Just finished reading Sarah Waters’ latest, The Little Stranger.
It’s an odd read.
I get what she’s attempting, I really do. But does it work?
In one sense, yes. The setting is a dilapidated country house; the point of view a local lad made good, a doctor, as dull as dishwater, just a little obsessed with the house and its family. Strange things start happening there, sad and violent things, and you know there’ll be tears before bedtime (actually, there won’t be, because most of the characters are too stiff-upper-lip). All nicely realised.
Waters is doing what she does best, recreating a genre, or perhaps era, of fiction: absorbing it, reliving it, and somehow conveying its essence in both plot and language (if not character). It was pitch-perfect in The Night Watch and Fingersmith. It may be close in this – post-war ghost stories are not my thing.
But it’s pretty boring.
The second strange event had me absolutely spooked, though that’s not hard since I get too scared to watch the most run-of-the-mill police show on TV. Apart from that it was difficult to engage as a reader, and even more difficult to care about any of the characters.
The central issue is obvious, and one with which many authors have grappled: the unsympathetic narrator.
It’s not that Doctor Faraday is completely unsympathetic. We appreciate the class anxieties, the son of the former maid now able to enter the big house as a friend. But, as one reviewer noted, “Waters gives herself a sort of handicap with the dull doctor’s narration. This indirectness, which in cruder hands might have led to a yawning insurrection in the reader, becomes essential to the novel’s unsettling power”.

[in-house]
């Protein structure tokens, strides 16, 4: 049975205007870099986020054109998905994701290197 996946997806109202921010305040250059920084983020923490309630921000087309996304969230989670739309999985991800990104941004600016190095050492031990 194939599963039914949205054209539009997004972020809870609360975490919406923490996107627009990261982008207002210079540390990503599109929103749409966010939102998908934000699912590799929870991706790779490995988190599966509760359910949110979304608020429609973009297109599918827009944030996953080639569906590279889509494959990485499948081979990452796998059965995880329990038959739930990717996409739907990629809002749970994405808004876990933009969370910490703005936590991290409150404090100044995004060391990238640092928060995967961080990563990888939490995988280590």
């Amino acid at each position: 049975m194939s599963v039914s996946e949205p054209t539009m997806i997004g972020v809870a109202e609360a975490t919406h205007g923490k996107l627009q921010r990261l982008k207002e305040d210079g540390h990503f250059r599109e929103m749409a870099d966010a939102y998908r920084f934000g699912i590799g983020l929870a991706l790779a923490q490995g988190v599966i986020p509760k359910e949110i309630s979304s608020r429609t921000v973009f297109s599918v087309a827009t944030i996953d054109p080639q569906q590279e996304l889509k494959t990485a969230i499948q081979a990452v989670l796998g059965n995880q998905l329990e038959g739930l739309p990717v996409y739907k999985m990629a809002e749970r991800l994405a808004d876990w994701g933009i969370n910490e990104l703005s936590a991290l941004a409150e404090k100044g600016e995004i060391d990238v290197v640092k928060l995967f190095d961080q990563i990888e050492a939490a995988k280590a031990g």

I missed the unsettling power and felt saddled with the dull doctor, and having figured out the supernatural element about halfway through, plodded on laboriously and loyally to the end.
It also seemed to me that Waters’ usual control of her historical detail seems to have gotten away from her: the meticulous descriptions that worked so well in The Night Watch became even more words to wade through here, and seemed often at odds with the doctor’s character.
Tricky stuff to pull off, and points for trying, but it doesn’t really work. Millions disagree, I’m sure, and it was short-listed for the Booker alongside Hilary Mantel’s Wolf Hall, the eventual winner; a triumph of the unsympathetic narrator who wins us over completely and utterly.
Note to self: The more historical fiction you read, the less interested you are in historical detail. And remember this warning, since you are currently entangled with a dangerously borderline unsympathetic narrator.